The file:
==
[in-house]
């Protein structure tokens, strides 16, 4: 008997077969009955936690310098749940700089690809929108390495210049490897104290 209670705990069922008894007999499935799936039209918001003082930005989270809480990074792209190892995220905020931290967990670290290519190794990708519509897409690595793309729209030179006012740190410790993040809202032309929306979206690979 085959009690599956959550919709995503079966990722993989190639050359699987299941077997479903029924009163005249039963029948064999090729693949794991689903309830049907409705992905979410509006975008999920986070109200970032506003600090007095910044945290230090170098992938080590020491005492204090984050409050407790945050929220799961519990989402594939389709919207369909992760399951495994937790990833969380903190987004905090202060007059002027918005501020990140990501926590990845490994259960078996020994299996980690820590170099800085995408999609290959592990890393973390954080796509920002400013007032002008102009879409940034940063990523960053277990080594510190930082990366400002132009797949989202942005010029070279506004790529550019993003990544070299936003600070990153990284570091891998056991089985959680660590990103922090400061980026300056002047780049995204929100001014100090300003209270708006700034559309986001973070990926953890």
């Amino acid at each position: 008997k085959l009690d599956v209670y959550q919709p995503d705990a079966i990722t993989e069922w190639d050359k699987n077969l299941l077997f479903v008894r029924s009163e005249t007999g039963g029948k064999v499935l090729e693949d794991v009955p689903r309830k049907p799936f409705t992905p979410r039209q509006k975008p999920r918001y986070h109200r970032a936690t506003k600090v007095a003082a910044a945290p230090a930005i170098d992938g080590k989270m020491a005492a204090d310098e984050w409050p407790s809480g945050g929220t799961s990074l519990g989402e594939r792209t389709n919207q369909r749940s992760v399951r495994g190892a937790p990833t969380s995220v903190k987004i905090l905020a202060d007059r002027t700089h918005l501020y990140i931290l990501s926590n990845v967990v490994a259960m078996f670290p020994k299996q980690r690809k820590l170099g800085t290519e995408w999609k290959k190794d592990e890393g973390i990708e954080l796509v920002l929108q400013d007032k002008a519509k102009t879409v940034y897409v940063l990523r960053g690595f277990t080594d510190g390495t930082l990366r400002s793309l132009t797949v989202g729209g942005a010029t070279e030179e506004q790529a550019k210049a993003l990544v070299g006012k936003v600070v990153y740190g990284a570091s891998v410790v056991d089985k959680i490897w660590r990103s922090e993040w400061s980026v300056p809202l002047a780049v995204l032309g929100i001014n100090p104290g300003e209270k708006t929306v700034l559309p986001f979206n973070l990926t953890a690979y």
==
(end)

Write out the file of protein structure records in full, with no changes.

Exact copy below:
[in-house]
């Protein structure tokens, strides 16, 4: 008997077969009955936690310098749940700089690809929108390495210049490897104290 209670705990069922008894007999499935799936039209918001003082930005989270809480990074792209190892995220905020931290967990670290290519190794990708519509897409690595793309729209030179006012740190410790993040809202032309929306979206690979 085959009690599956959550919709995503079966990722993989190639050359699987299941077997479903029924009163005249039963029948064999090729693949794991689903309830049907409705992905979410509006975008999920986070109200970032506003600090007095910044945290230090170098992938080590020491005492204090984050409050407790945050929220799961519990989402594939389709919207369909992760399951495994937790990833969380903190987004905090202060007059002027918005501020990140990501926590990845490994259960078996020994299996980690820590170099800085995408999609290959592990890393973390954080796509920002400013007032002008102009879409940034940063990523960053277990080594510190930082990366400002132009797949989202942005010029070279506004790529550019993003990544070299936003600070990153990284570091891998056991089985959680660590990103922090400061980026300056002047780049995204929100001014100090300003209270708006700034559309986001973070990926953890």
């Amino acid at each position: 008997k085959l009690d599956v209670y959550q919709p995503d705990a079966i990722t993989e069922w190639d050359k699987n077969l299941l077997f479903v008894r029924s009163e005249t007999g039963g029948k064999v499935l090729e693949d794991v009955p689903r309830k049907p799936f409705t992905p979410r039209q509006k975008p999920r918001y986070h109200r970032a936690t506003k600090v007095a003082a910044a945290p230090a930005i170098d992938g080590k989270m020491a005492a204090d310098e984050w409050p407790s809480g945050g929220t799961s990074l519990g989402e594939r792209t389709n919207q369909r749940s992760v399951r495994g190892a937790p990833t969380s995220v903190k987004i905090l905020a202060d007059r002027t700089h918005l501020y990140i931290l990501s926590n990845v967990v490994a259960m078996f670290p020994k299996q980690r690809k820590l170099g800085t290519e995408w999609k290959k190794d592990e890393g973390i990708e954080l796509v920002l929108q400013d007032k002008a519509k102009t879409v940034y897409v940063l990523r960053g690595f277990t080594d510190g390495t930082l990366r400002s793309l132009t797949v989202g729209g942005a010029t070279e030179e506004q790529a550019k210049a993003l990544v070299g006012k936003v600070v990153y740190g990284a570091s891998v410790v056991d089985k959680i490897w660590r990103s922090e993040w400061s980026v300056p809202l002047a780049v995204l032309g929100i001014n100090p104290g300003e209270k708006t929306v700034l559309p986001f979206n973070l990926t953890a690979y």